Designed in 1932 by Townley and Matheson (the architects who brought you City Hall), this Kits Beach landmark was built at a time when period revivals were all the rage. This service station design may be the last surviving example of its kind in Vancouver.
Listed as a ‘B’ on the Vancouver Heritage Register, the building’s neo-Spanish Colonial design, with arched windows and red-tiled roof, reflects a strong Californian influence still visible in some homes and storefronts.
In the late 1970s, Imperial Oil closed the station. The new owners addes a perpendicular wing abutting Cornwall Avenue to accommodate a 7-Eleven store, and the original building became a restaurant.
Over the years, various restaurants have occupied the entire building, the most recent being Malone’s Sports Bar, which now occupies only the 1970s wing. The original structure is vacant, and the current owner plans to demolish the entire site to throw up yet another mini mall.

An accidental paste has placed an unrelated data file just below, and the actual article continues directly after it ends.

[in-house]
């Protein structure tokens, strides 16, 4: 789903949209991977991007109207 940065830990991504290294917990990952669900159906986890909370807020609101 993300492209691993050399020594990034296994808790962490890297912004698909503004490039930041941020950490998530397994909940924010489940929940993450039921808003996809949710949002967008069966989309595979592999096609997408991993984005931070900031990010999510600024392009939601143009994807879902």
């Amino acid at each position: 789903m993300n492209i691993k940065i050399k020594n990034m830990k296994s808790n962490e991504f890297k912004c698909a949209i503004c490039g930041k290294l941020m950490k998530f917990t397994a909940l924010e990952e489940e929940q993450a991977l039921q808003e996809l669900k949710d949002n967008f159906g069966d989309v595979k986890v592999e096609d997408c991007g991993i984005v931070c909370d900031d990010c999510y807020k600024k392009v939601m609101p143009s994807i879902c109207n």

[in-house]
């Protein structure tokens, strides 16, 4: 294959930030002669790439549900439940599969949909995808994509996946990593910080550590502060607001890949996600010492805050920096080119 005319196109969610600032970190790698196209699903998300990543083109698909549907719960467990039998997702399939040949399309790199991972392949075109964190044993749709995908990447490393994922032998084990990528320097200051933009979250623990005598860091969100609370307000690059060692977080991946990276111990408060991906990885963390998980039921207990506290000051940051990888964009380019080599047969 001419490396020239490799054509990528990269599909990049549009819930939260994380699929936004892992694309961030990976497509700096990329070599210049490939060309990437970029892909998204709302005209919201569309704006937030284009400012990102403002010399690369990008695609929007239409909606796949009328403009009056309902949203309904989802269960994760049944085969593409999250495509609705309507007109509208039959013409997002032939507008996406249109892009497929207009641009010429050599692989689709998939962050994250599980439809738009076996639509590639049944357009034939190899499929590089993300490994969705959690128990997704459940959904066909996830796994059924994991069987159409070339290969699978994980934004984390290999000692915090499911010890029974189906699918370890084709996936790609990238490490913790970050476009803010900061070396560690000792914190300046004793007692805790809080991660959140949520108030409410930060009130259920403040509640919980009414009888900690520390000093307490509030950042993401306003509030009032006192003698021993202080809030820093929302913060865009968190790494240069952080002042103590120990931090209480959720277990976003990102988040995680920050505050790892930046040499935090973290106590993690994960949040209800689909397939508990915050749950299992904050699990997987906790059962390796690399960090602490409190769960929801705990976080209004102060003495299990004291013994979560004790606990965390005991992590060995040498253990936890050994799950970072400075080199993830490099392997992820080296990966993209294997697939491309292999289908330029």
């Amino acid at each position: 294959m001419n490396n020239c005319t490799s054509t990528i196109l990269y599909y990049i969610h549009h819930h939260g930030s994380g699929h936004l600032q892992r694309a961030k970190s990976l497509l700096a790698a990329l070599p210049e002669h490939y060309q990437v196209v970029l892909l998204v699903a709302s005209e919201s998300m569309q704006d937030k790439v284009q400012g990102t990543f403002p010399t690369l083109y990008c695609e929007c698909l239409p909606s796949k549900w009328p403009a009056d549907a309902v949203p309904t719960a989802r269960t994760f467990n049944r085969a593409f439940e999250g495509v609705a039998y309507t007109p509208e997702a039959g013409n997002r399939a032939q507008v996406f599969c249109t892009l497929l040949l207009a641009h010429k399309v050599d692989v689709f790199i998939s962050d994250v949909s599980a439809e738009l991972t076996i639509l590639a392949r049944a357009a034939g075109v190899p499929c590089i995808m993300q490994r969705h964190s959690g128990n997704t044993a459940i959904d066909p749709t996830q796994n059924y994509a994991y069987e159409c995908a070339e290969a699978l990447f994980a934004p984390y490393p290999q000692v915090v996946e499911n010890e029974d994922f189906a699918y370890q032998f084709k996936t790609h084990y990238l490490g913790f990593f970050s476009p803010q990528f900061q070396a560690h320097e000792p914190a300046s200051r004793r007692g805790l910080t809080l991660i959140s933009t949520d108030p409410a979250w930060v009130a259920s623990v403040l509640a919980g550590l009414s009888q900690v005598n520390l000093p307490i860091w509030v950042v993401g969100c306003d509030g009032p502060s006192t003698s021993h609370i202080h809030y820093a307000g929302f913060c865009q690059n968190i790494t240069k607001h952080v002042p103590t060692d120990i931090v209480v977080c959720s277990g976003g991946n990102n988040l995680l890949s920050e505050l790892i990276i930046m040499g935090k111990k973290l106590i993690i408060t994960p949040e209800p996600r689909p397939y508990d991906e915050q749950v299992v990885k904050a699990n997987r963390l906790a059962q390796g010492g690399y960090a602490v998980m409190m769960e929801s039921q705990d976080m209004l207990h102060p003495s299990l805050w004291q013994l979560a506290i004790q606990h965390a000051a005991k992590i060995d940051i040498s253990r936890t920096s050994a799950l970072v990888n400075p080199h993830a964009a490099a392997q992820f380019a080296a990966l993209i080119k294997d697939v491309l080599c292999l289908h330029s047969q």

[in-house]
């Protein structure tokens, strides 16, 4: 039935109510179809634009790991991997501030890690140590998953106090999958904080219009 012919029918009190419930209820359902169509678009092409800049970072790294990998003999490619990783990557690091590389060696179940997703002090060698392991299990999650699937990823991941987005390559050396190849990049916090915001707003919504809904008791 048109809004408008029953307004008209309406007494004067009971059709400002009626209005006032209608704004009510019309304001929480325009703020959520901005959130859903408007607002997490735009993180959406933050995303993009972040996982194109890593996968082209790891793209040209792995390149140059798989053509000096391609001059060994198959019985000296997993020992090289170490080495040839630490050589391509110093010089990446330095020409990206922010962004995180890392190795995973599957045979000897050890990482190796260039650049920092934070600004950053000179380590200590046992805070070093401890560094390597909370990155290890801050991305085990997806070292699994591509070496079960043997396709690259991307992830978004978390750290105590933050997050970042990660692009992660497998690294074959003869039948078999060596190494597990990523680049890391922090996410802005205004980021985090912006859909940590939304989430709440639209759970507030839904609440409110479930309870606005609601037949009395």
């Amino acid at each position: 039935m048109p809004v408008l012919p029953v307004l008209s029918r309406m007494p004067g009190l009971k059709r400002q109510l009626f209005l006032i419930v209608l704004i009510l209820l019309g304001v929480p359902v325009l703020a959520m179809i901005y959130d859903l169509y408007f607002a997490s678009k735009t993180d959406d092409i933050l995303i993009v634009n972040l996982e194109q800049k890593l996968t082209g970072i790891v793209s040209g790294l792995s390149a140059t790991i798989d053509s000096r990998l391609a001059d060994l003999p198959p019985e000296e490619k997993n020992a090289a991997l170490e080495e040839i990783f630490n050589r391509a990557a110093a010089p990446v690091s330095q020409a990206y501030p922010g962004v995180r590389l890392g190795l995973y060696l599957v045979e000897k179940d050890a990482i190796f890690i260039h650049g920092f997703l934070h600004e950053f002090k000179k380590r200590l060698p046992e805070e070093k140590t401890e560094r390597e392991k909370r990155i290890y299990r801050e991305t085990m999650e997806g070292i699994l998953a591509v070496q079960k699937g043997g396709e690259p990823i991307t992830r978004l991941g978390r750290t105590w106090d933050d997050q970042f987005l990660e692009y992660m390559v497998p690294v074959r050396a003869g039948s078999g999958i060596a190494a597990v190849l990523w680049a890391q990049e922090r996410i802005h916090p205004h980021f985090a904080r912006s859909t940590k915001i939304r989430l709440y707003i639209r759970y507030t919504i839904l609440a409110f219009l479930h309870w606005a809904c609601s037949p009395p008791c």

We believe this would be tragic, as the layout of the existing building is well-suited to multiple tenants. With the aid of heritage incentives, the owners could achieve a win-win result: retention of a landmark building and a character development that would provide a superior return on investment.
City of Vancouver Building Permit no. 41677
2210 Cornwall Avenue
August 2, 1932
Owner: Imperial Oil Co. Ltd.
Architect: Townley & Matheson
Builder: Baynes & Horie
Updated 2015: Tenants are currently LOCAL Public Eatery.
Updated October 27, 2006: Having been vacant for several years, the south wing interior is now under renovations for a new retail tenant – a beachwear store. This means that the building is fully tenanted and is now unlikely to be in any danger, we hope.